Nancy Pelosi set to lead opposition to Trump as Speaker of a House with the most women

Ms Nancy Pelosi is a formidable political operator who has been in Congress for 31 years and the leader of the Democratic Party for 16 years.
Ms Nancy Pelosi is a formidable political operator who has been in Congress for 31 years and the leader of the Democratic Party for 16 years.PHOTO: EPA-EFE

WASHINGTON - Some call her a San Francisco latte liberal. But her daughter Alexandra says all you need to know about Nancy Pelosi is: "She'll cut your head off and you won't even know you're bleeding."

Barring unforeseen circumstances, 78-year-old Nancy Pelosi is set to be elected Speaker of the House of Representatives on Thursday (Jan 3) in Washington - and has already found herself toe to toe with President Donald Trump in a showdown over funding for the border wall with Mexico he promised his base.

She will also be wielding the gavel in a House that will have a record number of women - 102, comprising 23.4 per cent of the chamber's voting members. Before the November 2018 midterm elections, the record for women in the House was 19 per cent of seats.

Ms Pelosi, a mother of five with nine grandchildren, is a formidable political operator who has been in Congress for 31 years and the leader of the Democratic Party for 16 years.

"No one ever won betting against Nancy Pelosi," her daughter Alexandra Pelosi, a film-maker, told CNN on Wednesday.

Ms Nancy Pelosi will be the first lawmaker in more than half a century to hold the office of Speaker of the House twice. Her signature achievement legislatively is the Affordable Care Act, commonly known as Obamacare, which was passed towards the end of her first term as Speaker from 2007 to 2011.

Still, with the stunning victory in 2016 of the insurgent Republican candidate Donald Trump, many in the Democratic Party were beginning to question whether Ms Pelosi should step aside for someone younger. But on the coat-tails of last November's victory in which the party wrested back control of the House, she secured enough support to get the Speakership by promising to stay for only one term.

"This is legacy-building time," Professor Jennifer Lawless, an expert on women in politics at the University of Virginia, told the New York Times. "If she can be the person who is remembered for holding Trump accountable, or not letting him put forward facts that are not facts, if she can be the one who just calmly sits there and holds his feet to the fire, in a lot of ways, that's just as important as anything else she does."


Ms Pelosi has already had a face-to-face showdown with the President before Christmas at the White House, where she and Senate minority leader Chuck Schumer argued with Mr Trump over funding for the wall.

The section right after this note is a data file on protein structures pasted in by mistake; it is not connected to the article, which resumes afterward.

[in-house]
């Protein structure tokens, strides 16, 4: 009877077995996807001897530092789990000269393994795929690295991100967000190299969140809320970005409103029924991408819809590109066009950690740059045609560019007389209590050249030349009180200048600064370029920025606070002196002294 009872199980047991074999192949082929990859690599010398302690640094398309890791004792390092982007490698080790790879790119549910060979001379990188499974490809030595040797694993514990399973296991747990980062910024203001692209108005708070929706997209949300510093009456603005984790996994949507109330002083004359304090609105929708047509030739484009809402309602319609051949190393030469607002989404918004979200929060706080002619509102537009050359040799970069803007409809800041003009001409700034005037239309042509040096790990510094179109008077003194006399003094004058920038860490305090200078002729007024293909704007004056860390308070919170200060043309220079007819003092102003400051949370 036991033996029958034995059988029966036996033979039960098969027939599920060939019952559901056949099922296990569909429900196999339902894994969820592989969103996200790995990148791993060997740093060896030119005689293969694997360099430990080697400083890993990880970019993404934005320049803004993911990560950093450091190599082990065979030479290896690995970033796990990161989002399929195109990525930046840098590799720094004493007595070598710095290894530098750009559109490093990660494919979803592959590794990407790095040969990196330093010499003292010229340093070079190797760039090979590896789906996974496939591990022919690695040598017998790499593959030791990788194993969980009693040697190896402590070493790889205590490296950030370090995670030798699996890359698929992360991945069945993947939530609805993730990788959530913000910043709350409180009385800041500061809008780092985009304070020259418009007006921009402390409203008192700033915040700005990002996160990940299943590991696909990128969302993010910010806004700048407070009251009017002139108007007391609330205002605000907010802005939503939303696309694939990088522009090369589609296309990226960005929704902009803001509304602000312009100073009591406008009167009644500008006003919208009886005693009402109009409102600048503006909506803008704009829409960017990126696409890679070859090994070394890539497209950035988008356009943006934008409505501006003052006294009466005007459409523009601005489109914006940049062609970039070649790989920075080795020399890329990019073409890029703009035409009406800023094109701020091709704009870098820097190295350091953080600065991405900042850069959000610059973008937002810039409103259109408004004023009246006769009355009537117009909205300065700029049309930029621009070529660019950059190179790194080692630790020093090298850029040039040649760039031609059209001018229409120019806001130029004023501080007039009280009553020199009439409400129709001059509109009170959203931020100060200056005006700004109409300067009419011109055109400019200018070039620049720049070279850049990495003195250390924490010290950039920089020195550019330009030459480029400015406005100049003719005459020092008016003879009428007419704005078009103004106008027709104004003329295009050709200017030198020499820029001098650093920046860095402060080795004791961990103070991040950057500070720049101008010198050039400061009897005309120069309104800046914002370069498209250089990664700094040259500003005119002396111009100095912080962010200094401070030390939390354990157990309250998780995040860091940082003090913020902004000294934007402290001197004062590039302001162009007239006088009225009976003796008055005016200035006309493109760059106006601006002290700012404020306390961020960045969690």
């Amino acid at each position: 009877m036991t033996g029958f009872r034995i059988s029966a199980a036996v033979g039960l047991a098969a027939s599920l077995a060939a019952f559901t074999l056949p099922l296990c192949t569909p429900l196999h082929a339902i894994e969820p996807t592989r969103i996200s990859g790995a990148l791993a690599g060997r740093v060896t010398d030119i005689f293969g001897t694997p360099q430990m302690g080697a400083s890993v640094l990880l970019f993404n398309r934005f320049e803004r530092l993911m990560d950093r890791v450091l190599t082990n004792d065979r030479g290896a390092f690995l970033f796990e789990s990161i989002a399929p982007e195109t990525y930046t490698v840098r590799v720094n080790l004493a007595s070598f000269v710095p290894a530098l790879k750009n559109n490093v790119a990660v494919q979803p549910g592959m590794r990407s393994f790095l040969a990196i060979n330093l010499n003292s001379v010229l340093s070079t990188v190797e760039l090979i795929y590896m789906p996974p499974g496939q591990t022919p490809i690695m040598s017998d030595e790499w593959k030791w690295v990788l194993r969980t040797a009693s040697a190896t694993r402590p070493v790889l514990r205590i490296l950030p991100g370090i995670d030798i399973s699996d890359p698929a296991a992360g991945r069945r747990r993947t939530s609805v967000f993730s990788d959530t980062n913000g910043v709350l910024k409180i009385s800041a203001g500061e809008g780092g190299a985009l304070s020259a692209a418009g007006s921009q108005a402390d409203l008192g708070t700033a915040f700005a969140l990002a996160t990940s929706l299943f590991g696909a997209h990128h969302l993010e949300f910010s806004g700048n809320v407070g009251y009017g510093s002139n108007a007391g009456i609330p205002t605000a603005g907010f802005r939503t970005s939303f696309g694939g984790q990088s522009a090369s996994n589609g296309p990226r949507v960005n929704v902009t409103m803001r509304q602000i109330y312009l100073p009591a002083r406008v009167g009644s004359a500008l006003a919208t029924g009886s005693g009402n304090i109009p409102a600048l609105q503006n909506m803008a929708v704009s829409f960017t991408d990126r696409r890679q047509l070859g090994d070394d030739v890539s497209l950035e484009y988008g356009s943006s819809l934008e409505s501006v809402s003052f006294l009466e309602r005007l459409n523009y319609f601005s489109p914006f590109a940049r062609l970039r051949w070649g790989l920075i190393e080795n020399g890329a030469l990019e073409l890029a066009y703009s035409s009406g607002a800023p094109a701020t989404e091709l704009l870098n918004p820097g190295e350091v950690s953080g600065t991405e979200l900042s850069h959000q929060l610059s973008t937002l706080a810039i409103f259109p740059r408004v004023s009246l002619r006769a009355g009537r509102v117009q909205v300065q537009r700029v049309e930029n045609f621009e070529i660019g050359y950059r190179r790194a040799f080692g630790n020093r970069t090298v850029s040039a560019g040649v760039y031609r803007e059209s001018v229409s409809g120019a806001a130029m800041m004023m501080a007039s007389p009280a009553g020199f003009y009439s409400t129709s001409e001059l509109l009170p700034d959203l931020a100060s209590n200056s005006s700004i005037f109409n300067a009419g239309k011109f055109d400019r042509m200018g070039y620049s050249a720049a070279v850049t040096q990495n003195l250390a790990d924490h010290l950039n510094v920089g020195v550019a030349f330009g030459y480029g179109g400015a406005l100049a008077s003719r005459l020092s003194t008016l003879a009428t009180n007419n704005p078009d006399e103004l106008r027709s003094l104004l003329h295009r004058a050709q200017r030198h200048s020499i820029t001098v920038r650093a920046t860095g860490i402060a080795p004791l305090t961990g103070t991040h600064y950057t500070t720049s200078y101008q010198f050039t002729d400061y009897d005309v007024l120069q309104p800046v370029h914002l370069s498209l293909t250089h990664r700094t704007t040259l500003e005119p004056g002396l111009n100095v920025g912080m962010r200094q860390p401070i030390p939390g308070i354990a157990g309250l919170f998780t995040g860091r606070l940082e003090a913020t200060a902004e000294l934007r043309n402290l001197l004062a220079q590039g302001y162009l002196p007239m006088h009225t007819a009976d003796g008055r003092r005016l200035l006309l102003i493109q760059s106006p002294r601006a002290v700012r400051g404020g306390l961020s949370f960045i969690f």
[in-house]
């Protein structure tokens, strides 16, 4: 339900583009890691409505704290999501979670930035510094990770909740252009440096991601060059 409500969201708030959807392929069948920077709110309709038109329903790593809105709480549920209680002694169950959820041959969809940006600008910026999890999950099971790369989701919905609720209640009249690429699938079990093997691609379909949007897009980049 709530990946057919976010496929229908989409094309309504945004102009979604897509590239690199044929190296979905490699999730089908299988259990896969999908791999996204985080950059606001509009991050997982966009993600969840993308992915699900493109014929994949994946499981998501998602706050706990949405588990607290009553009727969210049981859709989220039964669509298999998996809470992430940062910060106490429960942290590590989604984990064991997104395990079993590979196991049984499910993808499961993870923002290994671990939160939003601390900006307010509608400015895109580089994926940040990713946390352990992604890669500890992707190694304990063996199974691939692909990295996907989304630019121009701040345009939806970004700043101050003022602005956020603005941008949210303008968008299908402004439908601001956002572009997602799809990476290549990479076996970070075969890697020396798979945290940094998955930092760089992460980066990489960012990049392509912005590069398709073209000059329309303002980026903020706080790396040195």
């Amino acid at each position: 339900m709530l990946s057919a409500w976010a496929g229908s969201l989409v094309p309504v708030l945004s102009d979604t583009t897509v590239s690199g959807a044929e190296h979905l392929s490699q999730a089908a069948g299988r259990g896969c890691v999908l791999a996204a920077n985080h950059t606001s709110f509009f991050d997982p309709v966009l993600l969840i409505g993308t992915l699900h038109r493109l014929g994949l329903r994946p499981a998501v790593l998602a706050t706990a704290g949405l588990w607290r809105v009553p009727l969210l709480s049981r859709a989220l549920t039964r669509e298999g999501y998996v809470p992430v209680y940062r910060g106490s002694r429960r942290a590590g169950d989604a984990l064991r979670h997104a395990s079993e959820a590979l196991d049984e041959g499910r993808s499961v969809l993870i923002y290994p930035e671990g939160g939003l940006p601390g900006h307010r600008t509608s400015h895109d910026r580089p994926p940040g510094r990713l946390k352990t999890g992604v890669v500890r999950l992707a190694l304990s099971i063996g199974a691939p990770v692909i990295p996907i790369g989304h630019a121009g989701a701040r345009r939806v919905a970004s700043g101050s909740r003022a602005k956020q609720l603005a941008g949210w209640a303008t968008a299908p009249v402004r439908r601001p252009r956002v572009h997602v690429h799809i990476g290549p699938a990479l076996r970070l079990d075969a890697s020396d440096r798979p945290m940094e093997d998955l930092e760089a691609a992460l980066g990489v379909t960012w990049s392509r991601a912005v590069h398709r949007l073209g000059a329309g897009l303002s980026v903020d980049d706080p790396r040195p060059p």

At one point she said curtly to the President, "Please don't characterise the strength that I bring to this meeting." Later she told a CNN reporter, "It goes to show you: You get into a tinkle contest with a skunk, you get tinkle all over you."

While operating on a divided Capitol Hill - the Senate is still majority Republican, Ms Pelosi will have a new look Congress.

More than a third of the 102 women in the House won their seats for the first time in last November's midterm election - making them the largest female freshman class in history, according to the Centre for American Women and Politics at Rutgers University. They include new stars of the left like 29-year-old New York Congresswoman Alexandria Ocasio-Cortez, a Democrat.

There are more women in the Democratic ranks in both the House and the Senate. Together, there are 108 Democratic women and 23 Republican women in the new Congress.

"The strong majority of new women members are Democrats so they will have success in the House because they are a majority," Dr Kelly Dittmar, assistant research professor at the Centre for American Women and Politics at Rutgers University, told The Straits Times.

But a lot of what they want to get done will be challenged in the Senate and by the President, she said. Just like their male counterparts, the women will be under the constraint of divided control of Congress.

It is always positive for legislative institutions to better reflect the constituents they serve, Dr Dittmar added.

She said: "Now you see not only an increase in representation by gender, but the women bring other layers of diversity in terms of race, age and professional background. Collectively, that diversity should yield better decision making and agendas that better reflect the needs of the fuller population."

She added: "I hope (this) encourages other women to consider ways to get more engaged in electoral politics, whether it is by running themselves or supporting other women candidates."